N. G. Cartwright, saddler and harness-maker of Osceola, and one of the public-spirited
citizens of that city, is a native of North Carolina, his birth occurring in 1841.
His scholastic advantages were rather limited, as he only attended the common schools
until twelve years of age, after which he was apprenticed to learn the harness-maker's trade, and served three years. He then
began working at his trade, which occupation he continued for about four years, and during that time became convinced that
a better education was necessary, and attended school one year.
In 1861, when the late Civil War broke out, Mr. Cartwright enlisted in Company F, First
North Carolina Infantry, and was in Lee's army from its organization to the surrender. He was in the battles of Roanoke Island,
where he was captured, but soon paroled; was at the battle of Chancellorsville, also the battle of the Wilderness, and was
in a great many minor engagements. He surrendered at Appomattox with Gen. Lee's army, April 9, 1865.
Mr. Cartwright was then in North Carolina for about a year, and in the spring of 1866
moved to Memphis, but in August of the same year he came to Osceola, where he taught the public school for two years.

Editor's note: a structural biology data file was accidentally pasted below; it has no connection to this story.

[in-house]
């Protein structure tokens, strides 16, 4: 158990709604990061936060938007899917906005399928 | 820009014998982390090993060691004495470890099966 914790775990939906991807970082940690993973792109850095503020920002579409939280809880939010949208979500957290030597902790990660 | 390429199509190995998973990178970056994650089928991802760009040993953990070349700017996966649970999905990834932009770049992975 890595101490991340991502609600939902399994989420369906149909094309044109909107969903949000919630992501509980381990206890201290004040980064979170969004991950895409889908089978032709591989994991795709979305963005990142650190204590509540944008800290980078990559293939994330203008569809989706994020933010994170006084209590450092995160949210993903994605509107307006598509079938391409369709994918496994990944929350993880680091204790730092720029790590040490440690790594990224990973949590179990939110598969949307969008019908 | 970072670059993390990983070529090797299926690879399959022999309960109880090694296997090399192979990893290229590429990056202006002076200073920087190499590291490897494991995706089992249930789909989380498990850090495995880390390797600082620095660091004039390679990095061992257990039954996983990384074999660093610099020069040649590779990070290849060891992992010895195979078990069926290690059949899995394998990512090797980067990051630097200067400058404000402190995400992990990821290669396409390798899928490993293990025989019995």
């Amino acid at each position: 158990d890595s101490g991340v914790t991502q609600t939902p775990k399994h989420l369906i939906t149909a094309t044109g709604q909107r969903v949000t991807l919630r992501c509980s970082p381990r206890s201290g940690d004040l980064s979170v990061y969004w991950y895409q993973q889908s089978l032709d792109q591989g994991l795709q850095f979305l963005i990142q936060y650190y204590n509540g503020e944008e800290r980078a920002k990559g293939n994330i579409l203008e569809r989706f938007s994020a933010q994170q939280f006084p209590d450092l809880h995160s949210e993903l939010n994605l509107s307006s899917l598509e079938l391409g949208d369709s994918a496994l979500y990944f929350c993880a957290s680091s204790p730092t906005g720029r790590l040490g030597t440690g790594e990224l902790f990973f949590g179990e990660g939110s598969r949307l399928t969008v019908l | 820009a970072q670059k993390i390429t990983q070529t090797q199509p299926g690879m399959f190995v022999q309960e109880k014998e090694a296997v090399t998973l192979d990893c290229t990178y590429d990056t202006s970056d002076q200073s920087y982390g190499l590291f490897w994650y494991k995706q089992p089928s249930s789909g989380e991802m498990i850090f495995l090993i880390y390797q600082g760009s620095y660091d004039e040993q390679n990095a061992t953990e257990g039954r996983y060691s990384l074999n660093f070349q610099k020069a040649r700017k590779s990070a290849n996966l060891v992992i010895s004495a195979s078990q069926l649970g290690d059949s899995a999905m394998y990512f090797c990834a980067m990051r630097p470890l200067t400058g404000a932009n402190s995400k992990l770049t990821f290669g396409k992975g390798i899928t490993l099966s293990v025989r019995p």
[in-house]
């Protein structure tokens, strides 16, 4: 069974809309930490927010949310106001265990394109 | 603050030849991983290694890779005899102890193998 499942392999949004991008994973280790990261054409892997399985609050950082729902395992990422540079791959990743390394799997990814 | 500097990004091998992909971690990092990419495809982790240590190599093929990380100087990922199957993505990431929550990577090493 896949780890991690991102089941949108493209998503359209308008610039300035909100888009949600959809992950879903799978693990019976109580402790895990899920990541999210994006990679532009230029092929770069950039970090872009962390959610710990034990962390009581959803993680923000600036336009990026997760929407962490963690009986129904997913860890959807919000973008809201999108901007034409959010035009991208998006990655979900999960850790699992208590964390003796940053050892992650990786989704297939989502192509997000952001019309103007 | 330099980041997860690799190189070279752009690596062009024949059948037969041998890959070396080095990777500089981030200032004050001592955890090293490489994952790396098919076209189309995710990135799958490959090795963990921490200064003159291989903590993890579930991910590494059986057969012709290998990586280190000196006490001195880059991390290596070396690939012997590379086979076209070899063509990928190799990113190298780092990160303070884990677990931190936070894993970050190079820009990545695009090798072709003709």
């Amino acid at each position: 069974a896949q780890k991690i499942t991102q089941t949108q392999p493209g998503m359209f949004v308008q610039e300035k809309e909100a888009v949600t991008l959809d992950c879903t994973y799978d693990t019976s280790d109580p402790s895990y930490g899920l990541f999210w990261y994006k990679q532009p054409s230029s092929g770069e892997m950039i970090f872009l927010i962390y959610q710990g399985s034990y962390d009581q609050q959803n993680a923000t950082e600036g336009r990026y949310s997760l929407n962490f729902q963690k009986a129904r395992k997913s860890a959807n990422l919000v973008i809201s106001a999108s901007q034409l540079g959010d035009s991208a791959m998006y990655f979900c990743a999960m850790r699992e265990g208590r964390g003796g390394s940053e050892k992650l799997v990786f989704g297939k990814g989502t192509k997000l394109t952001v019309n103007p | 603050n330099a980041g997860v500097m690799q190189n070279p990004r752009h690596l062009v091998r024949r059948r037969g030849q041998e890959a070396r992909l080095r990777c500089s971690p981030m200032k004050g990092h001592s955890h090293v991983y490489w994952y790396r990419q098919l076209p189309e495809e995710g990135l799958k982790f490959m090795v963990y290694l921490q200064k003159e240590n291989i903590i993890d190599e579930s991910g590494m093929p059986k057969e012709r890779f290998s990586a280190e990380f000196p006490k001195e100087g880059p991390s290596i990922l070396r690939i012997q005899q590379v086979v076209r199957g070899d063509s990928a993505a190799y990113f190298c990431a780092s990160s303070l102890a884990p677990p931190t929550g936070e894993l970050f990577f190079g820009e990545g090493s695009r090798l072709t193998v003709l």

He married Miss Sallie E. Williams, daughter of James H. Williams, of that place, and
one of the old and much respected citizens of the county.
After his marriage Mr. Cartwright rented land and engaged in agricultural pursuits.
Soon after he purchased 160 acres about twelve miles up the river, and on this he made many improvements. This very pleasant
home he sold at the end of three years, but continued farming for a number of years after that.
In 1879 he started the first saddlery and harness-making shop in Osceola. He purchased
a lot in that city, erected a store, and in 1882 built the fine residence in which he now resides. In 1888 he put up his present
storeroom on Main Street, and now has a good and rapidly increasing business.
In 1883 he was elected mayor of Osceola, and in 1888 he was elected justice.
By his union with Miss Williams Mr. Cartwright became the father of these children:
Charley W., who died at the age of two years
Mary Frances, died in infancy
Foster, also died in infancy
Leland and Henry (twins, and both deceased)
Mr. Cartwright is a representative business man, is careful and painstaking in all
matters relating to the saddlery business, and carries a full and complete stock of goods.
His parents, Noah G. and Cassandra (Bailey) Cartwright, were both natives of North
Carolina, where the father carried on agricultural